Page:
Today, we are yet again roaming train stations' platforms, coffee shops, and halls in search of a personal look at the experiences of taking the train in Brussels. In this article, we’re talking to a young professional. It’s Wednesday, around 4:30 pm, and the first wave of professionals finishing work is streaming into Brussel-Schuman’s entry hall. Brussels-Schuman lies right in the heart of the European quarter. It is named after Robert Schuman, who was one of the early founders of the European Communities which later became, you guessed it, the European Union. Despite being one of the smaller stops of Brussels' vast public transport network, the station seems very much alive today. Bustling with commuters rushing, even running, to get to their connection.
Naturally, a lot of the commuters at Brussel-Schuman are here concerning the European Union. This is how we meet Tina, waiting on the same platform we arrive on. Tina is a blond 30 years old woman, working as a senior advisor for the Finnish Ministry of Finance. She’s catching a train to Zaventem after a day of negotiation with the working council parties. Her main impression of her journey by train is its intuitiveness: “It’s easy to buy tickets, the signs are informative too.” Furthermore, she doesn't seem to miss anything during her journey as it has gone smoothly so far. Pats on the back for you NMBS! It’s a good exercise to test how people, who aren’t necessarily familiar with Belgian public transport, navigate their way through it.
When we make our way towards the main hall, we are greeted by the evening sun streaming down the escalators. Slowly a group of people gathers underneath the blue displays. All of them hoping for their departures to show up without a hint of red, marking a delay. A young woman yo-yo-ing between the displays and the ticket booths catches our attention. She introduces herself as Ornella; her eyes wrinkling, hinting at a smile hidden behind her mask. She’s a young professional working in children's psychiatry but also studying social work. Today she’s going to Namen and taking the train as it’s the easiest, cheapest, and most environmentally-friendly option available.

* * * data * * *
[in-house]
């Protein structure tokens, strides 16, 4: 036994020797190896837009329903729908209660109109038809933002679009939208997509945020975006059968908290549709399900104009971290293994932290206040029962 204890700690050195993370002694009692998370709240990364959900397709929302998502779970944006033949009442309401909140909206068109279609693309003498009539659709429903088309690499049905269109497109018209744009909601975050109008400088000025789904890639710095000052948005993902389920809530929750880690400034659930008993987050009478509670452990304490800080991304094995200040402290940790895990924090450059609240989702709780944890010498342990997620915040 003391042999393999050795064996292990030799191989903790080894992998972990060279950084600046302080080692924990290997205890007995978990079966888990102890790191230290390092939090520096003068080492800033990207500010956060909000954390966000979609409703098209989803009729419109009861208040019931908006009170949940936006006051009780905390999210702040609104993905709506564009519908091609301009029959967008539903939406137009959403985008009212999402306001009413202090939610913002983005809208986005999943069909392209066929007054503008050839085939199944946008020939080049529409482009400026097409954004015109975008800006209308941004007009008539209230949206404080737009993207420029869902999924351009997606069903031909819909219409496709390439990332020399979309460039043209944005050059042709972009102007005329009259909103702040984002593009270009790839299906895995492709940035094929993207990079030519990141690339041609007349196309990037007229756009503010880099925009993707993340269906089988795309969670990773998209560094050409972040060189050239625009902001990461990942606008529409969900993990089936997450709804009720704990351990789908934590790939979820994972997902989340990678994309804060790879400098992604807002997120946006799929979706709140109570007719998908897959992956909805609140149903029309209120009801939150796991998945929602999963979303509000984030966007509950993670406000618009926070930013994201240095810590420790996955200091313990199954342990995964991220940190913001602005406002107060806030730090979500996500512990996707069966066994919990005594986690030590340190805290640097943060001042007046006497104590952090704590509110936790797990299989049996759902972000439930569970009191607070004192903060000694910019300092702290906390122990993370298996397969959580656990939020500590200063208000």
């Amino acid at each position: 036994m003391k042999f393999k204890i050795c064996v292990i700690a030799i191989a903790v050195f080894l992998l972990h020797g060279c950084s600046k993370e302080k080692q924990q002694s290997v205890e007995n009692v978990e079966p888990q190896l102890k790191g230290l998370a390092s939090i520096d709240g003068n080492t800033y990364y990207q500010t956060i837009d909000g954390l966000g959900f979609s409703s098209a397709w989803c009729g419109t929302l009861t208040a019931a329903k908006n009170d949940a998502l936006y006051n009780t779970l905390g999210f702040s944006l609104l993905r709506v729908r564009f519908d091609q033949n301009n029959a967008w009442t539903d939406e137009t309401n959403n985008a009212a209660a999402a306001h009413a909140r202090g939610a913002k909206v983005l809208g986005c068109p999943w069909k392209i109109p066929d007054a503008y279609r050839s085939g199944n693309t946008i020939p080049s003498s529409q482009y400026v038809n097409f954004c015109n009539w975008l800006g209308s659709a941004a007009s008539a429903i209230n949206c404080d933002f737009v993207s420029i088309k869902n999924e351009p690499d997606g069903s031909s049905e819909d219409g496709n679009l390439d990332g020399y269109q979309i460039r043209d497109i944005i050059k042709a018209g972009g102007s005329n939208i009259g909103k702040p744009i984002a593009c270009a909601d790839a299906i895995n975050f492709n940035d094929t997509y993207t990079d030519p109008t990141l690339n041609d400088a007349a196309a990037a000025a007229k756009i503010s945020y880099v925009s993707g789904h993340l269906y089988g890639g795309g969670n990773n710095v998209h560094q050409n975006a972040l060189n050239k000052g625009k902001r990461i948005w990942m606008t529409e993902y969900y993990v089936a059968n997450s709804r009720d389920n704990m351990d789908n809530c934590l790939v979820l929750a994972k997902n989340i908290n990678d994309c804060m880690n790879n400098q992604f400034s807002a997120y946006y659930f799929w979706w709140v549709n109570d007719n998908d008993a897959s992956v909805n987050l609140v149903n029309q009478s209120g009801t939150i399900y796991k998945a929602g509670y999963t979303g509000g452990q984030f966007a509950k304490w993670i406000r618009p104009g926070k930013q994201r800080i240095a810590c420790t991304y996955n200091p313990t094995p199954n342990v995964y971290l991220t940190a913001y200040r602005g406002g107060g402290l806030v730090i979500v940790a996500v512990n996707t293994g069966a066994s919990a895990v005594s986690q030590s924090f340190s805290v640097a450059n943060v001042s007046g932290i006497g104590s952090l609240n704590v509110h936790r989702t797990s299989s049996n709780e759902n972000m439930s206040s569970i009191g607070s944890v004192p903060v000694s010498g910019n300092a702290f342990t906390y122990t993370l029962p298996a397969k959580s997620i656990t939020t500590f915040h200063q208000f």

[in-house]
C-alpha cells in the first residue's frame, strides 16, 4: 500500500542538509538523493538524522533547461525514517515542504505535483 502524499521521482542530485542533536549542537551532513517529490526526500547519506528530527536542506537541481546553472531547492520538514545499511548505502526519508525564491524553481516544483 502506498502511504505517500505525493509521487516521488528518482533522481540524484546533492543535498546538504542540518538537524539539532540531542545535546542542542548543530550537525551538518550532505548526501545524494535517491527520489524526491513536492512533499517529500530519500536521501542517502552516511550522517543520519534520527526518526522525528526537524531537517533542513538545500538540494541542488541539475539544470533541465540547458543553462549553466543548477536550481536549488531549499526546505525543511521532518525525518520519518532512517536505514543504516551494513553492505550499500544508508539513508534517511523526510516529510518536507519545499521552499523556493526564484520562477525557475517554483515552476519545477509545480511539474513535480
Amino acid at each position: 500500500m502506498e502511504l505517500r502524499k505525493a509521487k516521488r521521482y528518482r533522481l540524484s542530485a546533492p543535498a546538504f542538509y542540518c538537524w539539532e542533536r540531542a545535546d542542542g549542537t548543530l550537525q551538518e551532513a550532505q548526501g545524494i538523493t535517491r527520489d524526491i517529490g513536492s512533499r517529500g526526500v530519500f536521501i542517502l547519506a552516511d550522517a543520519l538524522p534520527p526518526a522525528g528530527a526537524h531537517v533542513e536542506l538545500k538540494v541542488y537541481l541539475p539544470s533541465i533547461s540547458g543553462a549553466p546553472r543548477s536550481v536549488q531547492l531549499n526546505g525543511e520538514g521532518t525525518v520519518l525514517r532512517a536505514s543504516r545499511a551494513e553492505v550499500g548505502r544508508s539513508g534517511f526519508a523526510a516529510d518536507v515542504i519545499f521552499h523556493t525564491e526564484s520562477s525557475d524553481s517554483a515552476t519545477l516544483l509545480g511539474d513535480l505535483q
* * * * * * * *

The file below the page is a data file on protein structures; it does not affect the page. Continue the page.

“I usually take the subway to work but I feel safer using the train.”
When we ask her what she might miss during her train journey she tells us that she misses contact with people, like when the ticket booths are closed. “And yes, the machines work but I’m also thinking of people with disabilities and older people who might not be able to use them.” She emphasizes that the presence of humanitarian assistance and service people, in general, are of significant value, and contribute to a pleasant train journey. She’s right in this sense. Studies have confirmed that the implementation of highly automated systems in public transport tends to neglect to address the social impacts. Leaving humans more and more out of the loop can even cause stress and anxiety. Ornella also adds that it’s important that she feels safe taking the train: “I usually take the subway to work but I feel safer using the train. I see a difference in comfort and the commuters too”, she says.
Moreover, her general experience with train journeys is positive: “I’ve actually met many nice people on the train. During the summer holidays, I met a couple from Bruges who was about to visit Namen. I heard them speaking Dutch, which is not very common on a train to Namen. So I asked them where they came from and what their plans were.” Visibly enjoying the memory of the story, Ornella reveals she usually starts a conversation with people when they seem open to it. “When the weather is nice, the sun is shining, people seem more accessible for a chat.” The one thing that would make her happier at the moment, is the disappearance of the masks: “so you can see people communicating, non-verbally too, smiling…” she says.
“Thanks to him I really got to know myself”
But when the train is too busy, “there's no place to sit, you’re wearing headphones…” or “after a day of work you sometimes don’t feel like talking.” This is when Ornella likes listening to music, reading a magazine, or a book. But it’s not just your regular kind of book: “I’ve read a Crimibook recently. You, as the reader, have to solve a murder! It’s very interactive with QR-codes and an online environment.” Music-wise she’s currently listening to Stromae’s new album but also to her boyfriend's music. Aviv-A is his artist's name. Ornella tells us he’s one of the most influential people in her life: “We were very young when we met, so we basically grew up with each other. Thanks to him, I really got to know myself.” She’s a little hesitant when she admits she can sing as well, as it’s something people might be surprised to know about her. “I’m waiting for my coach to contact me, to start my first singing lesson. I usually don’t tell people, because they will ask me to sing for them”, she admits with a nervous smile. “I just want to see how far I can go and get some new experience.”
Ornella is definitely a people person: enjoys socializing and naturally thinks of others when asked to evaluate a situation. She feels safe and is generally happy with the comfort of the train journey that Brussels provides. She especially appreciates the humanitarian assistance from the workers at NMBS. This leads us to her point about the decrease in presence of staff in the stations, which is obviously not only a trend in Brussels. A possible solution to this would be a focus on human-centric design instead of pure automation and the availability of a skeleton crew to assist if needed.